Tuesday, April 21, 2009

@ 11 months old development (week 1)


Growing physical independence:
Now that she's only one month shy of her first birthday, your baby is no longer that helpless infant who couldn't do anything without you. She still needs plenty of care and support, but her growing independence -- evident in her standing, stooping and squatting -- is becoming apparent. She may walk while gripping your hand, and she'll hold out her arm or leg to help you dress her. At mealtimes, she may be able to grip a cup and drink from it independently (though some children may not do this for a few more months) and hand-feed herself an entire meal.

Of course, once your child is able to drink from a cup by herself, you may need to start ducking, because she's just as likely to toss it when she's finished as she is to put it down gently. She'll also purposely drop objects for someone, probably you, to pick up.

Books for your little reader:
Your child likes to look at books and leaf through the pages, though she won't always turn them one by one. She may have favorite books too, that she likes to come back to time and again.

Becoming her own person:
At this age your baby may assert herself among her siblings and begin to engage in parallel play -- contentedly playing alongside (but not with) another child. She may also have designated a favorite blanket or stuffed animal as a security object.

Time to start setting limits:
Your baby now probably understands simple instructions and may purposely choose to ignore you when you say "no." (To help the word carry a little more weight, reserve its use for things that are truly dangerous.) But even though your baby may not always remember tomorrow what you've said today, it's not too soon to set certain boundaries and start teaching her right from wrong.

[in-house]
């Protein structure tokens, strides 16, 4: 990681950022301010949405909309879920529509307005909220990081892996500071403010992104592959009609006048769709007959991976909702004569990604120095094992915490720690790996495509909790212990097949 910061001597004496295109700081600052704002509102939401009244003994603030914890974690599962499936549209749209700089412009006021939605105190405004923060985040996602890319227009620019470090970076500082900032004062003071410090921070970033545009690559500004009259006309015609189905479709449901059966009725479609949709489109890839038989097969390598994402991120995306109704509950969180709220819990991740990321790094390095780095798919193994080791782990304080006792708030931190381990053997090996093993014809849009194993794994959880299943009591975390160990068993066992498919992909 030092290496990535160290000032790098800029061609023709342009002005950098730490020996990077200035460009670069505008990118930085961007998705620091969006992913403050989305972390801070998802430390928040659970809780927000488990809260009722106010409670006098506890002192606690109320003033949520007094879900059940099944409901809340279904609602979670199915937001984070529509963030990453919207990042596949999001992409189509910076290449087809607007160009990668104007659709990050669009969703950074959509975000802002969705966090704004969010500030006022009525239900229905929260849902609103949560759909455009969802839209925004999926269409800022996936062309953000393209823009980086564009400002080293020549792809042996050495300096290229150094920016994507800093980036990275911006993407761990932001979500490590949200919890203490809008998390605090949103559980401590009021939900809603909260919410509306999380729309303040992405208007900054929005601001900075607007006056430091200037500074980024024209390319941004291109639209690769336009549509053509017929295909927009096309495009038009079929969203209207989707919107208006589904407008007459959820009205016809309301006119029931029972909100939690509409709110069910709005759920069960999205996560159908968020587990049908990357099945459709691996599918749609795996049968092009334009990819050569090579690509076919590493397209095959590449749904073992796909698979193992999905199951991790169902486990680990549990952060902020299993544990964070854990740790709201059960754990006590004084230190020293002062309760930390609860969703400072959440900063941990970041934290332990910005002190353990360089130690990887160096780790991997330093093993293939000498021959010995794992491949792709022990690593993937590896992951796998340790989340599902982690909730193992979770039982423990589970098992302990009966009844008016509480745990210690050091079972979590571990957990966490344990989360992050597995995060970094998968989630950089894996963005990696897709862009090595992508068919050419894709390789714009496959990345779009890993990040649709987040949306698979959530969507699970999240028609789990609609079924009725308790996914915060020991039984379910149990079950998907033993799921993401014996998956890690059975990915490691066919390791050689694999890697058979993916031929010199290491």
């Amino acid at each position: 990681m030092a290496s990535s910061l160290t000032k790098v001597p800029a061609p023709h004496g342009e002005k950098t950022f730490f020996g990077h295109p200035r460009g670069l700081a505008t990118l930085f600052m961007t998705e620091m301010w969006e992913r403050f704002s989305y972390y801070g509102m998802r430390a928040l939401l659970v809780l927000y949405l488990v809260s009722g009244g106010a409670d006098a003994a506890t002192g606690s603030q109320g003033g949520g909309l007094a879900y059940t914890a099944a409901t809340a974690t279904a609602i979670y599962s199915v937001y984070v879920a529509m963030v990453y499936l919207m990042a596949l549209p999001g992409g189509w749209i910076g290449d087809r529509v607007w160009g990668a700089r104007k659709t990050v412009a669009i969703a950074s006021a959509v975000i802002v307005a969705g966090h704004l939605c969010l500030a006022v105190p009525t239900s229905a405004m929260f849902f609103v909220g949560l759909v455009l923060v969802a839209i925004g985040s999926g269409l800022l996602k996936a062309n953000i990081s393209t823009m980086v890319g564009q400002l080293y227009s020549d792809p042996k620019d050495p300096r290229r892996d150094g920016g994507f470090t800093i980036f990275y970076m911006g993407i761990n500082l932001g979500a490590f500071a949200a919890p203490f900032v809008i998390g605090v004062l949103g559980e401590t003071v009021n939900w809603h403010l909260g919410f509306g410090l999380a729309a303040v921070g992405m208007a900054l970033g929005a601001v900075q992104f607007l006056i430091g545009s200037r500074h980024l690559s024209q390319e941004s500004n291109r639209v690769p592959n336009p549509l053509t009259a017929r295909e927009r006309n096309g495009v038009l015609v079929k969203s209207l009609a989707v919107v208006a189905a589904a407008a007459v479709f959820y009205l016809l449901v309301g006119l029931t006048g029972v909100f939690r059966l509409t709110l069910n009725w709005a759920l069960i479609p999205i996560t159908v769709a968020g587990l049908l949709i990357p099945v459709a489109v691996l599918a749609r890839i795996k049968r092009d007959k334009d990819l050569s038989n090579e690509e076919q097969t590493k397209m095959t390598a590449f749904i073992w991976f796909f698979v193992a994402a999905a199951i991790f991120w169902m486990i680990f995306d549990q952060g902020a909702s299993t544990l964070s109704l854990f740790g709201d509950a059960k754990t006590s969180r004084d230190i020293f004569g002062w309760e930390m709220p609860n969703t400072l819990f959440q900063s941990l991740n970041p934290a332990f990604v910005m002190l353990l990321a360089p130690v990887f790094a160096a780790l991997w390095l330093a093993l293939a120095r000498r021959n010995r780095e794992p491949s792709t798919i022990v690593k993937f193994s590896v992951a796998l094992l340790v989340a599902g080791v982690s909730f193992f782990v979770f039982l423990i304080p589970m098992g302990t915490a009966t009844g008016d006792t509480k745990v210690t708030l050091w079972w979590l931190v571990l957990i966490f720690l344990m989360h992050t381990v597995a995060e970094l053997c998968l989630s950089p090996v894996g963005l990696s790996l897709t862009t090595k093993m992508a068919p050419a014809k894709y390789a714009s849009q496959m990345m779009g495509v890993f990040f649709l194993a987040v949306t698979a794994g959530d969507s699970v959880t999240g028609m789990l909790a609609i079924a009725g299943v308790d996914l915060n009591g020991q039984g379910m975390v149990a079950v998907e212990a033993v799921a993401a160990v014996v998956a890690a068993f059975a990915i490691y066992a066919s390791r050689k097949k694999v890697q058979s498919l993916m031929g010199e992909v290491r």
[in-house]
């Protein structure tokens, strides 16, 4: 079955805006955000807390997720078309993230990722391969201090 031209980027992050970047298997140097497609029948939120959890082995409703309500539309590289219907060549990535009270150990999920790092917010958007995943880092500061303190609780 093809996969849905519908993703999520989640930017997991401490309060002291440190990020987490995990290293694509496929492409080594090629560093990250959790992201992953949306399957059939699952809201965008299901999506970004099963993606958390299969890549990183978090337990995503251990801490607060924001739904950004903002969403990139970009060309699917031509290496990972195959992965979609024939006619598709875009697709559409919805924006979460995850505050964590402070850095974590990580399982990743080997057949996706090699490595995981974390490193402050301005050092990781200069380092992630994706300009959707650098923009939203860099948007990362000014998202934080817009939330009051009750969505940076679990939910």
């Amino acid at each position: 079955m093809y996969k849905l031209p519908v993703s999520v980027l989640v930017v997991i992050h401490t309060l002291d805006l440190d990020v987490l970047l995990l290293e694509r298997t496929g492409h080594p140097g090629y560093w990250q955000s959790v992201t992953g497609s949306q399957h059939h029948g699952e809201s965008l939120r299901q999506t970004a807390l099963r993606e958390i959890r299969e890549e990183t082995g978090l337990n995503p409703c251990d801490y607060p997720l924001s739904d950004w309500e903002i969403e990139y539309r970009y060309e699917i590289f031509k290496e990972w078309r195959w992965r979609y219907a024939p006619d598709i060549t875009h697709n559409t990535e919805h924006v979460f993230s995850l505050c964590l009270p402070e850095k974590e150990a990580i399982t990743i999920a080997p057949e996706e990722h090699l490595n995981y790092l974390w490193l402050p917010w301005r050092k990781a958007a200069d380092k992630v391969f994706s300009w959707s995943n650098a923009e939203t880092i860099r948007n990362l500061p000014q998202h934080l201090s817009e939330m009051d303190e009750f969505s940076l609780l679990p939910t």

You're not being mean if you don't let her devour a second cake; you're setting limits. If she pulls kitty's tail, move her hand, look her in the eye and say, "No, that hurts the cat." Then guide your daughter's hand to pet the animal gently. Her desire to explore is stronger than her desire to listen to your warnings, so it's up to you to protect and teach her. What seems to be defiance isn't; it's just her natural curiosity to see how the world works.

Talking up a storm:
Words and word-like sounds are now spilling out of your baby -- words she's now able to use meaningfully. As the frontal lobes of her brain gradually develop, coinciding with the arrival of higher cognitive abilities such as reasoning and speech, you can continue to encourage her interest in language by avidly listening and responding to her words and babbling. This type of interaction is crucial to teaching her about two-way communication. Playing games such as patta-cake and peek-a-boo will help polish her memory skills.

At this age, your baby can probably imitate word sounds and inflections as well as actions. She may be able to follow simple directions, such as "Please bring me the ball" or "Pick up the spoon." Help her learn by separating commands into easy-to-follow steps.

Cherish this brief but remarkable period when your baby's communication skills are emerging: They're perhaps the most important ability she'll ever have.

=> alhamdulillah, Kaisah dah develop all of these skills before berumur 11 bulan...
=> btw, memang betul la... kengkadang bila kita panggil, dia dengar but buat donno jek... n she make a cute face... sabo jek la... nak marah pun tak sampai hati... ;)

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